When starting a new business, putting the right legal agreements in place is crucial for protecting your assets and relationships. Yet far too many new business owners put off—or even entirely overlook—creating these vital documents. You might not even know which agreements you need.
The following 4 agreements are among the most essential legal documents for just about every business. If your business is missing any of these foundational documents, or you need the agreements you already have reviewed, contact us, your Personal Family Lawyer® with business planning expertise right away.
1. Business entity agreements
One of the very first decisions you will make as a business owner is how to legally structure your business. To minimize your personal liability and maximize tax savings, we often advise our clients to set up their business as a limited liability company (LLC) or a corporation. In either case, you’ll need to draft the proper business entity agreement to stipulate how your business entity will be governed and run.
For an LLC, this is in the form of an operating agreement, while corporations require corporate bylaws. Both legal documents define the rights and responsibilities of your company’s owners: LLC owners are known as “members,” while corporation owners are “shareholders.”
Among other functions, these agreements establish how the company will be managed not only on a daily basis, but also in the event one owner dies, becomes incapacitated, or retires, as well as stipulating what will happen if the company fails. These agreements also outline how business communications will be handled, along with how disputes will be resolved.
Business owners often don’t take these documents seriously enough—or even bypass them entirely—because the owners are friends, and they figure they will just figure everything out as they go. But giving short shrift to these agreements is a huge mistake.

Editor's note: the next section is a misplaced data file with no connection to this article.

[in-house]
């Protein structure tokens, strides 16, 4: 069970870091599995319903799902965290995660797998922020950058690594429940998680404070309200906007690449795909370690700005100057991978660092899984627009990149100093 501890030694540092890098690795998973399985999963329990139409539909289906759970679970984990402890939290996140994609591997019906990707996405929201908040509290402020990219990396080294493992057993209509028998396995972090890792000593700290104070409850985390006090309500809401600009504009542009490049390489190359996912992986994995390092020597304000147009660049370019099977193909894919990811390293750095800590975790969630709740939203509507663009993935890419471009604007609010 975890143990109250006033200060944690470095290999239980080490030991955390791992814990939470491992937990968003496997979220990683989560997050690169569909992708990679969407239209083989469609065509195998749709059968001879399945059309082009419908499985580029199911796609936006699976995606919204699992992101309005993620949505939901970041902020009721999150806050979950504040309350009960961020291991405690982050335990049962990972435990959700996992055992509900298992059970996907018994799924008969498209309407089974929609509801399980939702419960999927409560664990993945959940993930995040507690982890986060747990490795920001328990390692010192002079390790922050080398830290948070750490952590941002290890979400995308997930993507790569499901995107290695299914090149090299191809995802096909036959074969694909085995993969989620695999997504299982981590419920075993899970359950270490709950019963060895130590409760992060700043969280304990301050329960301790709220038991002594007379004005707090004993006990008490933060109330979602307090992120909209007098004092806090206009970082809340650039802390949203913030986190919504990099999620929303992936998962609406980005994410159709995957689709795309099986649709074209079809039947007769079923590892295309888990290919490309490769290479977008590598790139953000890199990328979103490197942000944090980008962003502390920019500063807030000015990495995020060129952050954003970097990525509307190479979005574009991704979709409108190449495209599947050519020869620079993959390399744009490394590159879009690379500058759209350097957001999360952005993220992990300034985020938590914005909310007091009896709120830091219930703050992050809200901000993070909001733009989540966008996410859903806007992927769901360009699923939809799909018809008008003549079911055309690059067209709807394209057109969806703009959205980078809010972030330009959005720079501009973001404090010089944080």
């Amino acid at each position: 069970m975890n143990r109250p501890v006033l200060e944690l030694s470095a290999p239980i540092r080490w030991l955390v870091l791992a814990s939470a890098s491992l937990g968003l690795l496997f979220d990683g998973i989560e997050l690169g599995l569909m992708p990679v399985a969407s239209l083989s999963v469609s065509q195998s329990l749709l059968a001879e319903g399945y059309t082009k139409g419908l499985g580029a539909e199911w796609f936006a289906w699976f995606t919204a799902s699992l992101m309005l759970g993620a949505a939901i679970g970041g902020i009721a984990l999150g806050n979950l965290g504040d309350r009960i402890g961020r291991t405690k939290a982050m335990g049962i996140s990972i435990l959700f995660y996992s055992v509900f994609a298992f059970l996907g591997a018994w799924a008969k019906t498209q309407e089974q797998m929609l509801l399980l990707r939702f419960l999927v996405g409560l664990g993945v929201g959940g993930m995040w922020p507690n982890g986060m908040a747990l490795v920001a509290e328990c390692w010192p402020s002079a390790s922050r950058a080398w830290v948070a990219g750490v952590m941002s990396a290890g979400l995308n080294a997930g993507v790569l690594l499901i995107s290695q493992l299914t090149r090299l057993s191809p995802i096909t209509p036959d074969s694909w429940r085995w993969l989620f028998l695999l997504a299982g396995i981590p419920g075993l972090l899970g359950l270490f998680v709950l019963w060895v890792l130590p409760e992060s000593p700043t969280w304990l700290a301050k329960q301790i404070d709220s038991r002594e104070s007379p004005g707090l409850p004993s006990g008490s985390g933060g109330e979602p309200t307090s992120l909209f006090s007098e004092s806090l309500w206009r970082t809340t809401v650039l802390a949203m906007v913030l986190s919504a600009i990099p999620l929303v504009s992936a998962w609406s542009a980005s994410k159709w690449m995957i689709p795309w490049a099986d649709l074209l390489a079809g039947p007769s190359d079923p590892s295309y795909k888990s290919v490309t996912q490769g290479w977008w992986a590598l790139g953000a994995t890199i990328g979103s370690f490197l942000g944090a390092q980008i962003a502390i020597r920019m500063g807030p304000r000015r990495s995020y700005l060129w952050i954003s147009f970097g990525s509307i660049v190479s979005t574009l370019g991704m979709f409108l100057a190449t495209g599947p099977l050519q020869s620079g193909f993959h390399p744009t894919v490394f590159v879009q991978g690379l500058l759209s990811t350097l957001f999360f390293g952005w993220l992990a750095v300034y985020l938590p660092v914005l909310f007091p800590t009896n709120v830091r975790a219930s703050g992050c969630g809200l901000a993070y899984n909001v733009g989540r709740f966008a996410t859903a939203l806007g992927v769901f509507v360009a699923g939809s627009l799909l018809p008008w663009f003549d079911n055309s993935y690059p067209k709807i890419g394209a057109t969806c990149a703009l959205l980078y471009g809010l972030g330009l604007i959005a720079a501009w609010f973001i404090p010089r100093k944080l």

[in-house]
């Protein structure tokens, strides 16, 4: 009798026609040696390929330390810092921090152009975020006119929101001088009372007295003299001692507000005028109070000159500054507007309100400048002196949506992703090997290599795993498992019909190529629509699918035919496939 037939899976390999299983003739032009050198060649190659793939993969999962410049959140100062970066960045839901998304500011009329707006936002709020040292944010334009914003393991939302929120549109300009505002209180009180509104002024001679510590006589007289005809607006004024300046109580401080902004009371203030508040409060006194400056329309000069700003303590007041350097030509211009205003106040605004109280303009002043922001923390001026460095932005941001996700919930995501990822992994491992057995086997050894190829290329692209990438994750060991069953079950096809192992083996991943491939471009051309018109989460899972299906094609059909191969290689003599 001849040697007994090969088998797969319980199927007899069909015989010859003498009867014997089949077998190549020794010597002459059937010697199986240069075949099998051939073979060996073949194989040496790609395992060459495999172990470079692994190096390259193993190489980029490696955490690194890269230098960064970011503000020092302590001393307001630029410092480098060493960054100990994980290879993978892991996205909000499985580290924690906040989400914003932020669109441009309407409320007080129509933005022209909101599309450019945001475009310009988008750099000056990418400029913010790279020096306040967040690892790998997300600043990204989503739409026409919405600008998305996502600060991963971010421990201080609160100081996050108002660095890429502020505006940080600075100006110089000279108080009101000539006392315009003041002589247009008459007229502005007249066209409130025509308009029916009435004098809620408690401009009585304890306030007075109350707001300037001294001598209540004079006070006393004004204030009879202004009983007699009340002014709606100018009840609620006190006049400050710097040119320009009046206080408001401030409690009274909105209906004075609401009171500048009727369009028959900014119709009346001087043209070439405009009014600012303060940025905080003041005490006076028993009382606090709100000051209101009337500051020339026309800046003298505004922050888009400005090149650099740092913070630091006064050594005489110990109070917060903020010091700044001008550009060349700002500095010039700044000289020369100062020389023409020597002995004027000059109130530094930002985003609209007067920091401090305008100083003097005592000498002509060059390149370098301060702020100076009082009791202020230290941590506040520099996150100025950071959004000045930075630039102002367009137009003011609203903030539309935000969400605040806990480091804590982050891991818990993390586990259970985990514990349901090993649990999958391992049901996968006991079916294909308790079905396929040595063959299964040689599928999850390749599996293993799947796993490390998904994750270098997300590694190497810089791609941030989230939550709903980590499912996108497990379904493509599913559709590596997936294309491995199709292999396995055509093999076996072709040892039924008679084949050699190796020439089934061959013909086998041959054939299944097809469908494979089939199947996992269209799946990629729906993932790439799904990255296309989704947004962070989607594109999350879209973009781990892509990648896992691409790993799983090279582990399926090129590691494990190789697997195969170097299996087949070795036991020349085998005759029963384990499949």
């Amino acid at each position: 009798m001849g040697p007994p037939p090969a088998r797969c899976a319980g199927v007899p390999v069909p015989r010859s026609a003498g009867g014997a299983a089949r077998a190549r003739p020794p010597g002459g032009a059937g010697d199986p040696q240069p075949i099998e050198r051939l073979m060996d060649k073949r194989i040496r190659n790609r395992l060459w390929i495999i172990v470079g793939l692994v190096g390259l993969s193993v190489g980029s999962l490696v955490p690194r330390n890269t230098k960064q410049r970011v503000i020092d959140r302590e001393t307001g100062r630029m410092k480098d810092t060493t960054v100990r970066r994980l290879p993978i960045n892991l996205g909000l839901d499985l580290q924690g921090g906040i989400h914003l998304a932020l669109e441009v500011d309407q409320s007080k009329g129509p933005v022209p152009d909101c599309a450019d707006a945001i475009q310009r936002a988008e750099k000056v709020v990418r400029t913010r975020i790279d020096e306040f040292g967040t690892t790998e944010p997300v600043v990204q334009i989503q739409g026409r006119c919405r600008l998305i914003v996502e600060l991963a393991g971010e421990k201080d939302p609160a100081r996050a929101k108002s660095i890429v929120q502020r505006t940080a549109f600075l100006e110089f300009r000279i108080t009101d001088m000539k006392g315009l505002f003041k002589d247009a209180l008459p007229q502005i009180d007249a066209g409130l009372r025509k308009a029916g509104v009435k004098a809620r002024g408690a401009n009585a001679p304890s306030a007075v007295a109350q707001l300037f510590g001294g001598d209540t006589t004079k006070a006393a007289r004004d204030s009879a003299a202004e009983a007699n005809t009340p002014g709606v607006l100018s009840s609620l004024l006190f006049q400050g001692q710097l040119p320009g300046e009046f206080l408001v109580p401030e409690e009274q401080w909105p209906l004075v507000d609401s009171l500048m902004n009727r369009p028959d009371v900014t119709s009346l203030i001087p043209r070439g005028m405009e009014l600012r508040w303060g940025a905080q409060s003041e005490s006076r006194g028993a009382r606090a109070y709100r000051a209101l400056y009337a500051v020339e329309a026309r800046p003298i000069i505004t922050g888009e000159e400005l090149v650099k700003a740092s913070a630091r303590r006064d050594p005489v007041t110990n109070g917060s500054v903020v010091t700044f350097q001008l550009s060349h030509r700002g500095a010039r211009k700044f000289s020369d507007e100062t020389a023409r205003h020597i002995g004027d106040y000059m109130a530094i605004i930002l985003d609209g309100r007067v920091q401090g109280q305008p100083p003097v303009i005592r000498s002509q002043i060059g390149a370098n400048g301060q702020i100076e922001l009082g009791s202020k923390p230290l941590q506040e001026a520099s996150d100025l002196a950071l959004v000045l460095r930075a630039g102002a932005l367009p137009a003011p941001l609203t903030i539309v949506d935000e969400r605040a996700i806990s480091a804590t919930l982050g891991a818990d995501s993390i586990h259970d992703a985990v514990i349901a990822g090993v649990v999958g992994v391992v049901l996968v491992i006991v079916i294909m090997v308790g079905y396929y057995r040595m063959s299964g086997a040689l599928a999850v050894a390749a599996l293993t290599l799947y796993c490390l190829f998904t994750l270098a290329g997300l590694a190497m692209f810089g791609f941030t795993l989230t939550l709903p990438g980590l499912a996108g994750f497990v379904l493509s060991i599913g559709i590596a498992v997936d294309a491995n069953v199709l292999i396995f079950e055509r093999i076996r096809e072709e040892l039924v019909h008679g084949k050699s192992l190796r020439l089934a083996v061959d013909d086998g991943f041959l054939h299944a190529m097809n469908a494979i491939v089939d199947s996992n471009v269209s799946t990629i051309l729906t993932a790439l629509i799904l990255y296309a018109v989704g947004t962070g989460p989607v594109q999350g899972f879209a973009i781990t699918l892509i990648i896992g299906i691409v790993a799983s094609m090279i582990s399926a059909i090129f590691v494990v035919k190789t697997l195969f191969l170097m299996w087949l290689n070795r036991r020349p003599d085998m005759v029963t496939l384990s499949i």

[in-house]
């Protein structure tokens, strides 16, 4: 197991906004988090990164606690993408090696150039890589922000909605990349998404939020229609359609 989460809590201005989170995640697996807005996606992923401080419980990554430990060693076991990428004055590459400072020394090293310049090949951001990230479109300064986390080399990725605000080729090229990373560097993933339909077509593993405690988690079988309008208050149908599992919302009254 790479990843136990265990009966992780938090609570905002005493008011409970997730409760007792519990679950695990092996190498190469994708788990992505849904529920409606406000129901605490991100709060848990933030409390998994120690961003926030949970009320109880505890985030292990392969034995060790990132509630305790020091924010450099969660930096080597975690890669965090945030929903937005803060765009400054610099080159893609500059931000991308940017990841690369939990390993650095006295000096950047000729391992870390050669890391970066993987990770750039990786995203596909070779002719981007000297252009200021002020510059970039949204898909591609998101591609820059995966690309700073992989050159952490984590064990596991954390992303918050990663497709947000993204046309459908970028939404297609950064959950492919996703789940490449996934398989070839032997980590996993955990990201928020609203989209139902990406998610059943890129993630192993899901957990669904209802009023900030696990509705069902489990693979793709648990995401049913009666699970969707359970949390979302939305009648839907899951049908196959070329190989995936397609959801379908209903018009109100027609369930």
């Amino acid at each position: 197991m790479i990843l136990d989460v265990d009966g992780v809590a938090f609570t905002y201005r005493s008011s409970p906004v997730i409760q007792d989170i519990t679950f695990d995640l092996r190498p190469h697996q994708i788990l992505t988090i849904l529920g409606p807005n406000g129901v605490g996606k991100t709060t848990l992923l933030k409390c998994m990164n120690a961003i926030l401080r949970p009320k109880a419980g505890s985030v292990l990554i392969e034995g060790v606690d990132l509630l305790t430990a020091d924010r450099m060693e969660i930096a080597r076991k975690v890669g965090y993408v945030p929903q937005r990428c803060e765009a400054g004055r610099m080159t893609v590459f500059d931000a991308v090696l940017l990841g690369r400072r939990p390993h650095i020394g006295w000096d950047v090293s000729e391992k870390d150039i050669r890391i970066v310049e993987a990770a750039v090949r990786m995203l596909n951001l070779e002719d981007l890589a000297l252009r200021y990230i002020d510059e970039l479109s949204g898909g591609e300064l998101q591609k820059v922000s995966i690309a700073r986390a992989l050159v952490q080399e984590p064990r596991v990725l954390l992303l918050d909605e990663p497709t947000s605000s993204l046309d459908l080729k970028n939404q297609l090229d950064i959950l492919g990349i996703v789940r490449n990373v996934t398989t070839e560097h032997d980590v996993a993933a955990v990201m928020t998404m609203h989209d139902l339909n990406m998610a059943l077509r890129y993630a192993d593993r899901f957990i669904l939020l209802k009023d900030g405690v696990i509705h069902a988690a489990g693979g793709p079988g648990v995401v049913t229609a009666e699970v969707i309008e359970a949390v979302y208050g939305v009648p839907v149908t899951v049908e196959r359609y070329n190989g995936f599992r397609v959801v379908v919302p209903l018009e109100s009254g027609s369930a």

Conflicts are inevitable in any business, and even if everyone gets along, you still need to plan for events like the company’s eventual sale or dissolution, as well as incapacity, death, or retirement of an owner. For this reason, you should always consult with an experienced business lawyer like us to help you create these agreements, and never try to draft them on your own using a do-it-yourself (DIY) online document service.
As your Personal Family Lawyer® with business planning expertise, we will not only advise you on the entity structure that’s right for your business, we will also support you to create robust operating agreements or bylaws to ensure your company’s governing documents cover all of these critical areas.
2. Employment and independent contractor agreements
If you anticipate hiring employees or independent contractors, you’ll need to create comprehensive employment agreements and independent contractor agreements, and require every person who works for you to sign one—no matter how long you’ve known the person. In fact, it becomes even more important when you are hiring friends or family.
These agreements should clearly detail the terms and conditions for the working relationship, establishing metrics for success and time frames for specific goals and objectives to be achieved. Then include that information in the employment or contractor agreement, so it’s abundantly clear what the expectations for the position are for both the team member and for you.
Your employee agreements and contractor agreements should also include provisions that protect your intellectual property (IP). We often see agreements that put business owners at risk of their employees or contractors leaving and taking the company’s most valuable IP assets with them. Sometimes, they will even steal your customers, or in a worst-case scenario, you may not even own the IP you’ve paid them to create for you.
Given that your IP is one of our company’s most valuable assets, your agreements need to be prepared properly to ensure you own the full spectrum of rights related to these intangible assets. We outline how this works in the section below.